Five reasons why ‘no-fault divorce’ would be a disaster for marriage

Nov 22, 2017

A group of MPs, campaigners and journalists are attempting to undermine marriage by making it legal for either party to abandon a marriage without giving a reason.

Last week Conservative MP Suella Fernandes led a Westminster Hall debate in which she called for the introduction of so called ‘no-fault divorce’. This would make divorce an administrative process that could not be defended in court by the abandoned party.

On Friday The Times newspaper gave its support to this campaign on its front page and through its leading article (£).

Trivialising marriage

These campaigners argue that their reforms are compassionate. Instead they place the weight of the state behind the party wishing to terminate a marriage, no matter how spurious the reason. We believe that if successful the reforms will:

  1. Cause the loss of 10,000 marriages a year by making the divorce process an administrative formality and removing the breathing space which currently allows 10% of the couples who begin a divorce petition to abandon it before finalising [raw data here].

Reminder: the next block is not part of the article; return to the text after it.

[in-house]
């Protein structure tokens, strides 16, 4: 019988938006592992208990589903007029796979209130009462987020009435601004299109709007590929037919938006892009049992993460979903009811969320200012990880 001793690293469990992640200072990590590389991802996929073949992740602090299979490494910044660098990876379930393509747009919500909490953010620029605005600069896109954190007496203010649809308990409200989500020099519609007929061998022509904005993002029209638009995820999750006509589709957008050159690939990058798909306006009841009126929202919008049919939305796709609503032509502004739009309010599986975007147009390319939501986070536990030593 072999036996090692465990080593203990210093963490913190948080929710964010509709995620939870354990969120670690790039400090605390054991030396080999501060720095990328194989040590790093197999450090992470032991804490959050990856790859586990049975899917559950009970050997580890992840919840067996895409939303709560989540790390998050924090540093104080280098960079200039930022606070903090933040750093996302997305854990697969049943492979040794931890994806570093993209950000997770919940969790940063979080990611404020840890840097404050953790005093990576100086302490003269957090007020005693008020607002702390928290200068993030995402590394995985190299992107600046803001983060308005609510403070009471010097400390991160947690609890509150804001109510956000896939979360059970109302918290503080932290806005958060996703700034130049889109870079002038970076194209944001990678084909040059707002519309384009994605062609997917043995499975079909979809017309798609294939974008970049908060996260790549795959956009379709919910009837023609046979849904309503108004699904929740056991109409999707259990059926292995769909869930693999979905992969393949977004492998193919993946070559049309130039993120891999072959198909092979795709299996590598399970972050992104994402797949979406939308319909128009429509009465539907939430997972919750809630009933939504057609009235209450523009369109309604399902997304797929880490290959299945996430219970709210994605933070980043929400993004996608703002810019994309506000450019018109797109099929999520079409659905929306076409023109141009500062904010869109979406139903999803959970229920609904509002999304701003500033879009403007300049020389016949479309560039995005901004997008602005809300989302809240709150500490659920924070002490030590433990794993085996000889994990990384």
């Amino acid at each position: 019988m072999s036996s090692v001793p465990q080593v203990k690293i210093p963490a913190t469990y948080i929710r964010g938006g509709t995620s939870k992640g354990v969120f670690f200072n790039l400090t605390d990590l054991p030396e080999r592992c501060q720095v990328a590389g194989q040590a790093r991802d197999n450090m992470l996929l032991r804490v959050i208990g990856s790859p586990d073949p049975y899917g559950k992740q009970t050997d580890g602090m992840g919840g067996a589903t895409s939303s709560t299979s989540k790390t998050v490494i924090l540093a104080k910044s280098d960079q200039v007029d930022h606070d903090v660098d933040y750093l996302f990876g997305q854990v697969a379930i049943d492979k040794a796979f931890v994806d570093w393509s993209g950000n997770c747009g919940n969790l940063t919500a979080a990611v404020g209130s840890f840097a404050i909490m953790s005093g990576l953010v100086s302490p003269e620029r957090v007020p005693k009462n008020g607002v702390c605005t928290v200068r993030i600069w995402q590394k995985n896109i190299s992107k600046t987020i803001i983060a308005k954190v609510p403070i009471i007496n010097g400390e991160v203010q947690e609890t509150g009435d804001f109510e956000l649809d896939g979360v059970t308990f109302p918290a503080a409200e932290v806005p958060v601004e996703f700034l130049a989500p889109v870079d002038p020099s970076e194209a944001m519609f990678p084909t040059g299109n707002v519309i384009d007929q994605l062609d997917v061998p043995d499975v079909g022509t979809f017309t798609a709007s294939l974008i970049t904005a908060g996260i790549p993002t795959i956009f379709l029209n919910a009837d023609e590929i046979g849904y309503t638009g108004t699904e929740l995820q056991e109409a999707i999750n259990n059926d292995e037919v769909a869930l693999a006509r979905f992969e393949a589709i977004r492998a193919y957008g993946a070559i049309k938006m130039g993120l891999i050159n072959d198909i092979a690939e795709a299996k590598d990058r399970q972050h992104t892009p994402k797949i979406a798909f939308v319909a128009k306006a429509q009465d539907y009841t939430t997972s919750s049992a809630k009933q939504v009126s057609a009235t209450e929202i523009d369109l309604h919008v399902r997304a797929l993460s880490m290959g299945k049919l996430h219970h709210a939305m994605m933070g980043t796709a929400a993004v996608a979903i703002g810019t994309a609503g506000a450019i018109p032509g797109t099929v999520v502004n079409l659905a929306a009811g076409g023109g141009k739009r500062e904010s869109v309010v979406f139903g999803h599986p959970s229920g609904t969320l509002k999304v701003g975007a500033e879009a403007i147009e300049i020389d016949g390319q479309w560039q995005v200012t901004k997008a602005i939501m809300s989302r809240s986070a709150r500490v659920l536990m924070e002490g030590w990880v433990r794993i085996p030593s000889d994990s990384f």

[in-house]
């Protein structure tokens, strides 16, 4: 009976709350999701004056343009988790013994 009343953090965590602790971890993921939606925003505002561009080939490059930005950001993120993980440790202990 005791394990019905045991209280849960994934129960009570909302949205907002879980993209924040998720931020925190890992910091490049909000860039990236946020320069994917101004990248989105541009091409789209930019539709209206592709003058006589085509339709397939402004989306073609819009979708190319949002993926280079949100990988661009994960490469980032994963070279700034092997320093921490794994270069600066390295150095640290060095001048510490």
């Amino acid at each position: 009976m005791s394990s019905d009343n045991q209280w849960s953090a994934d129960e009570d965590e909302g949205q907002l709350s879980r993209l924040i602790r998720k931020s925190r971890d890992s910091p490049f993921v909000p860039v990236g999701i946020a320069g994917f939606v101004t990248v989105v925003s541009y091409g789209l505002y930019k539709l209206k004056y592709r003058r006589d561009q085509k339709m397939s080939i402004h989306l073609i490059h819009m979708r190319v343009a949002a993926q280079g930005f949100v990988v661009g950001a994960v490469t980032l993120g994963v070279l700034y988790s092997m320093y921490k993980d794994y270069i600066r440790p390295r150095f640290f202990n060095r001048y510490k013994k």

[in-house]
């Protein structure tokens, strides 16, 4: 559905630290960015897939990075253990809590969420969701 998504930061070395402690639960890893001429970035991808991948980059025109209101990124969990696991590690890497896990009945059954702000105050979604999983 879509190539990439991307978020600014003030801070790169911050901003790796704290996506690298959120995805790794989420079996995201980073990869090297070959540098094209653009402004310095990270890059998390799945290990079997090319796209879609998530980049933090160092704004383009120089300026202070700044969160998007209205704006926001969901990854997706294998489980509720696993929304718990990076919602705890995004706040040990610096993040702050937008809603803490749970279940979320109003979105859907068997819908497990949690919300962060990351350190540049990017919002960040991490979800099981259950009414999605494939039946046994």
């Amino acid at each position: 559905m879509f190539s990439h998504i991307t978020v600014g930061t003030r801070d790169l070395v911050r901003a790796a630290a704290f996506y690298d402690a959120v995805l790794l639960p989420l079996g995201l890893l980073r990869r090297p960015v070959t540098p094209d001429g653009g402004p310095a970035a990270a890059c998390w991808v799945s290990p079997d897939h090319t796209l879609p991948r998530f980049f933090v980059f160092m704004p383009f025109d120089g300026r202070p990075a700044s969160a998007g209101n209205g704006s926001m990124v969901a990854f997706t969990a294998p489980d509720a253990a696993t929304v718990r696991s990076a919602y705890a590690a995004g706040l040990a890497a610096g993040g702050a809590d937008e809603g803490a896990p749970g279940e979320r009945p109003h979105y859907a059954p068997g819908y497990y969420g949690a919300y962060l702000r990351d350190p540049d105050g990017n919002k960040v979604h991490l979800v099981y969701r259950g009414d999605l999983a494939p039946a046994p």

2. Reduce the status of marriage to that of a tenancy contract which can be dissolved at minimal notice by either side with no expectation of permanence.
  3. Punish the spouse faithful to their marriage vows who could now experience, without any defence in the courts, the state terminating their marriage, dividing their family, splitting their assets and removing them from their home at minimal notice.
  4. Put the most vulnerable at risk by removing the protections in the current system for those who become disabled or suffer a financial setback and whose spouses currently cannot divorce them on this basis.
  5. Trivialise marriage as currently two consenting parties already have access to a no-fault divorce after two years. Is this really an unduly onerous period to ask people to spend cooling off and attempting to reconcile?

Speak up

Weakening and trivialising an institution does not reform it, it breaks it. Marriage is too important to be treated in this way.

The Coalition for Marriage has been the leading organisation speaking out against this change. We have spoken at the Conservative Party Conference, on television and radio, and on a documentary to be broadcast next year.

If you are able to, please do consider writing either to your Member of Parliament or to The Times newspaper to voice your opposition to these unnecessary and harmful changes.

This is an extract from one of the Coalition for Marriage’s regular communications with its supporters. If you would like to register as a marriage supporter and receive these updates, you may do so here.